Last month, I had the opportunity to attend OWASP AppSec Europe in Cambridge.
The conference was split into two parts. The first two days consisted of training courses and project summits, where the different OWASP project teams met to discuss problems and further proceedings, and the last two days were conference and research presentations.
Admittedly an OWASP novice, I was excited to learn what OWASP has to offer beyond the Top 10 Project most of us are familiar with. As it is commonly the case with conferences, there were a lot of interesting conversations that occurred over coffee (or cider). I had the opportunity to meet some truly fascinating individuals who gave some great insight to the “other” side of the security fence, including representatives from Information Security Group Royal Holloway, various OWASP chapters, and many more.
One of my favorite presentations was from Sebastian Lekies, PhD candidate at SAP and the University of Bochum, who demonstrated website byte-level flow analysis by using a modified Chrome browser to find DOM-based XSS attacks. Taint-tags were put on every byte of memory that comes from user-input and traced through the whole execution until it was displayed back to the user. This browser was used to automatically analyze the first two levels of all Alexa Top 5000 websites, finding that an astounding 9.6 percent carry at least one DOM-based XSS flaw.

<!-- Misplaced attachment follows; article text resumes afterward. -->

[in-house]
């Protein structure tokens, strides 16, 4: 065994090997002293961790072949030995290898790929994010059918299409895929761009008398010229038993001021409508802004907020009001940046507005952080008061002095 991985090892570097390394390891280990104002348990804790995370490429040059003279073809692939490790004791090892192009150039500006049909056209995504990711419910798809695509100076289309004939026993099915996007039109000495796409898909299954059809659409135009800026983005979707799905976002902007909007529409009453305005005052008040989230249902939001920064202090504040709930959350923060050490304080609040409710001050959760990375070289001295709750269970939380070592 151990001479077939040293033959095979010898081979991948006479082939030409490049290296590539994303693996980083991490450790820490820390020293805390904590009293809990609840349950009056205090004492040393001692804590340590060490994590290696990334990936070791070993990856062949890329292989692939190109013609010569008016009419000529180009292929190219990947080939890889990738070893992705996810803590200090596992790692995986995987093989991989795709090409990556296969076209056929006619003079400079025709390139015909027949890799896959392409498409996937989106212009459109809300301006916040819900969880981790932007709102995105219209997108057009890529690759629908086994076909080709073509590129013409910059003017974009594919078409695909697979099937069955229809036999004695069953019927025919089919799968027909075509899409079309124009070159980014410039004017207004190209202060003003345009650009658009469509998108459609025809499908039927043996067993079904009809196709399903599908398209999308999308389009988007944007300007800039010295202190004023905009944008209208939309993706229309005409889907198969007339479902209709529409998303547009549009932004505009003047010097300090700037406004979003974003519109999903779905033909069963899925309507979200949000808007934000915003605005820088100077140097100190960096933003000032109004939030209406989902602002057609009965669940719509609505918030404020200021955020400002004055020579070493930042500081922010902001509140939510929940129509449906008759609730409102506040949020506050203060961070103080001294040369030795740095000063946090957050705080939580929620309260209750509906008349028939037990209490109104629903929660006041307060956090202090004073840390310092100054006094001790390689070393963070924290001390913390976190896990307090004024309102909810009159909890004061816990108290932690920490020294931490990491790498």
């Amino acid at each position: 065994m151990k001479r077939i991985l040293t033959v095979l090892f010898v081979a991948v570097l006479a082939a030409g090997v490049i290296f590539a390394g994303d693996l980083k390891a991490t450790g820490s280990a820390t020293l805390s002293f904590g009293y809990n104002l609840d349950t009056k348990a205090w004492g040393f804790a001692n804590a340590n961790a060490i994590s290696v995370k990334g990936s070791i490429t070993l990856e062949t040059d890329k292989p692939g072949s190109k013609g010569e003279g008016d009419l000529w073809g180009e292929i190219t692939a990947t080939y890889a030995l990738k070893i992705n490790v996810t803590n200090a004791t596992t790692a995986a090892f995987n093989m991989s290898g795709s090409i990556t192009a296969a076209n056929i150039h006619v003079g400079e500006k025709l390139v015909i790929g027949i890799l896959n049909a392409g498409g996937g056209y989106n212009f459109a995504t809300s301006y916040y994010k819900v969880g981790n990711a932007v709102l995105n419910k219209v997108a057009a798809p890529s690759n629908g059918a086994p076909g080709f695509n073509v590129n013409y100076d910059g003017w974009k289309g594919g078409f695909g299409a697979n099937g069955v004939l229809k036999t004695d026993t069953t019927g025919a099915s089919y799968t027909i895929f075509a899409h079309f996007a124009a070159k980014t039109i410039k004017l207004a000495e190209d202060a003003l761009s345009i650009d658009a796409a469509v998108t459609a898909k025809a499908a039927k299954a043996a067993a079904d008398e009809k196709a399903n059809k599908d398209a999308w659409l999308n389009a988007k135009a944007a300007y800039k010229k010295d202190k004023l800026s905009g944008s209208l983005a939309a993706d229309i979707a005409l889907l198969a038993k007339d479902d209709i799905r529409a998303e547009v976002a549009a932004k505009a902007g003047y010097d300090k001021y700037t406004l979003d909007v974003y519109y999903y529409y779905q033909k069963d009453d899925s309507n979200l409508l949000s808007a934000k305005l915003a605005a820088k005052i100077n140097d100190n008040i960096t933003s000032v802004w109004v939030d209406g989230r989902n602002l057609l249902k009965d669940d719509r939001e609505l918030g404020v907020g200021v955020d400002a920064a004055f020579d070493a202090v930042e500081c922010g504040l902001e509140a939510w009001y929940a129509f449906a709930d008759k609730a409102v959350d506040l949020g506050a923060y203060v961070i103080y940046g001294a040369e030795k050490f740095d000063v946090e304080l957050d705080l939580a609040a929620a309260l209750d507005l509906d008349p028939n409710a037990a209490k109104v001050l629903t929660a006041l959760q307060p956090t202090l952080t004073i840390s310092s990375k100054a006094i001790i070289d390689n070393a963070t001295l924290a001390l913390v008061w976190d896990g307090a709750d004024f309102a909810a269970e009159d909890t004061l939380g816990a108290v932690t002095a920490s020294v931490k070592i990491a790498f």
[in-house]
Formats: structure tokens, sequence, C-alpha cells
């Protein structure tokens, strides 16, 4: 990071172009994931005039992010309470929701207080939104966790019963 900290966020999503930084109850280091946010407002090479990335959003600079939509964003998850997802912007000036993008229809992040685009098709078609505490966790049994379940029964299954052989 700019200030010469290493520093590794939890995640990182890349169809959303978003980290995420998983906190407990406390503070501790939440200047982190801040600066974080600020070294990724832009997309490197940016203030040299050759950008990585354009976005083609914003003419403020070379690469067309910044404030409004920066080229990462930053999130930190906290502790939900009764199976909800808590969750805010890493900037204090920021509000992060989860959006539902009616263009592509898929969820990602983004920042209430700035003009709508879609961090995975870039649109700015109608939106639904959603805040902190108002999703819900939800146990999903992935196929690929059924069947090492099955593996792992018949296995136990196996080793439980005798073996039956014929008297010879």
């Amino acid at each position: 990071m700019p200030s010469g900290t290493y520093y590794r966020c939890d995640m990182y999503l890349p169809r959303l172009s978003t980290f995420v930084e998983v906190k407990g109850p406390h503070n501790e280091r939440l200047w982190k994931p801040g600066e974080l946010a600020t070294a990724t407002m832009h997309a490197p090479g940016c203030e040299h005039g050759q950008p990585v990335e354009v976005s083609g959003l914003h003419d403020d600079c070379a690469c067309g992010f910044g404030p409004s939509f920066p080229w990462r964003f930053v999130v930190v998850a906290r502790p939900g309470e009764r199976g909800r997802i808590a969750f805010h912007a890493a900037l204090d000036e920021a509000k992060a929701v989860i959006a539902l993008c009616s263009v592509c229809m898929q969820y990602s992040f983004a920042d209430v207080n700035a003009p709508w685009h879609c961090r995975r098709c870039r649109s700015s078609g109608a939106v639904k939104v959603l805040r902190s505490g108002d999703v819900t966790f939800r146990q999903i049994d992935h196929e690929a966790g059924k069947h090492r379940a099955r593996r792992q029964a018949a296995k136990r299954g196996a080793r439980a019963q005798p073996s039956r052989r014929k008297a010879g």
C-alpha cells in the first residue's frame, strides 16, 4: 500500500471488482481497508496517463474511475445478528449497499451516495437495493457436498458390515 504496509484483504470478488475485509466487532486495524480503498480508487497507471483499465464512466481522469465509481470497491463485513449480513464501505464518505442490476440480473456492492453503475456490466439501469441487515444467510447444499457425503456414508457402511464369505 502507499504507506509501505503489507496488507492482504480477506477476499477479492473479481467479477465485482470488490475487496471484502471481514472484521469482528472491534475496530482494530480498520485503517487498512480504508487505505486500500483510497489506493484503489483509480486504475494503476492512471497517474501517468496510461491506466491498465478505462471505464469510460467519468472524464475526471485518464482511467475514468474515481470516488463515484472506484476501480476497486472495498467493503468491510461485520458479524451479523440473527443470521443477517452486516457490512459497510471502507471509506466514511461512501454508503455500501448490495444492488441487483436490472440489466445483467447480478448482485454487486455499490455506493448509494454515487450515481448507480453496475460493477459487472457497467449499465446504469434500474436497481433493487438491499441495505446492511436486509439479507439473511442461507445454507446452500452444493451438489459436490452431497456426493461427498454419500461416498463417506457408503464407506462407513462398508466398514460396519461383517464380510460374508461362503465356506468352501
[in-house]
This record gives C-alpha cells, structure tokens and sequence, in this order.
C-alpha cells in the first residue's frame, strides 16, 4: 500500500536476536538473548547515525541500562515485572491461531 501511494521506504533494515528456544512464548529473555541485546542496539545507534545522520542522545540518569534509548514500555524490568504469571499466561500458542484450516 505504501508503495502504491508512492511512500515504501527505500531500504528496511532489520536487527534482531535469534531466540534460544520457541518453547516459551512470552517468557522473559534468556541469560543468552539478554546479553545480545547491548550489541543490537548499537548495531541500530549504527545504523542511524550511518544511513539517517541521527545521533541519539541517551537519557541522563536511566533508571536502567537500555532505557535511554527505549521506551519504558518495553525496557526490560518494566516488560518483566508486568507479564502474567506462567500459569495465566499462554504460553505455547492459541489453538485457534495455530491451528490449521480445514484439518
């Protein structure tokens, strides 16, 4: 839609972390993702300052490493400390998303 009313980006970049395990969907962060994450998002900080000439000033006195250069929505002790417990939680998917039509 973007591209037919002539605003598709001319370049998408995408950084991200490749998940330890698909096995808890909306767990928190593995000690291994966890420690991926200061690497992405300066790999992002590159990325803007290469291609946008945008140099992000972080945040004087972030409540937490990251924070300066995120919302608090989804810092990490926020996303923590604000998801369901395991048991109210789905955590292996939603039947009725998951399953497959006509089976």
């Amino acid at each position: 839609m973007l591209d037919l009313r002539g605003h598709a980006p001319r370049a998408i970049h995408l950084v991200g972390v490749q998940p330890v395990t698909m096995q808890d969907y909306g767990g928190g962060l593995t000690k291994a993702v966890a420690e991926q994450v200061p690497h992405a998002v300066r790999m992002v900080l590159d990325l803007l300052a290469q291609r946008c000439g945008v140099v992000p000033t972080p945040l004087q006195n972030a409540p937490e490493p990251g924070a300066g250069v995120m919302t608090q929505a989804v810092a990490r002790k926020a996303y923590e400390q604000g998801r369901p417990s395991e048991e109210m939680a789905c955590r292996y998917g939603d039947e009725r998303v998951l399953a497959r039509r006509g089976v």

Another interesting presentation was a third day keynote by Lorenzo Cavallaro from Royal Holloway University. He and his team are creating an automatic analysis system to reconstruct behaviors of Android malware called CopperDroid. It was a very technical, very interesting talk, and Lorenzo could have easily filled another 100 hours.
Rounding out the event were engaging activities that broke up the sessions – everything from the University Challenge to a game show to a (very Hogwarts-esque) conference dinner at Homerton College’s Great Hall.
All in all, it was an exciting opportunity for me to learn how OWASP has broadened its spectrum in the last few years beyond web application security and all the resources that are currently available. I learned a lot, met some great people, and had a great time. I highly recommend to anyone that has the opportunity to attend!
Security Researcher, Digital Marketing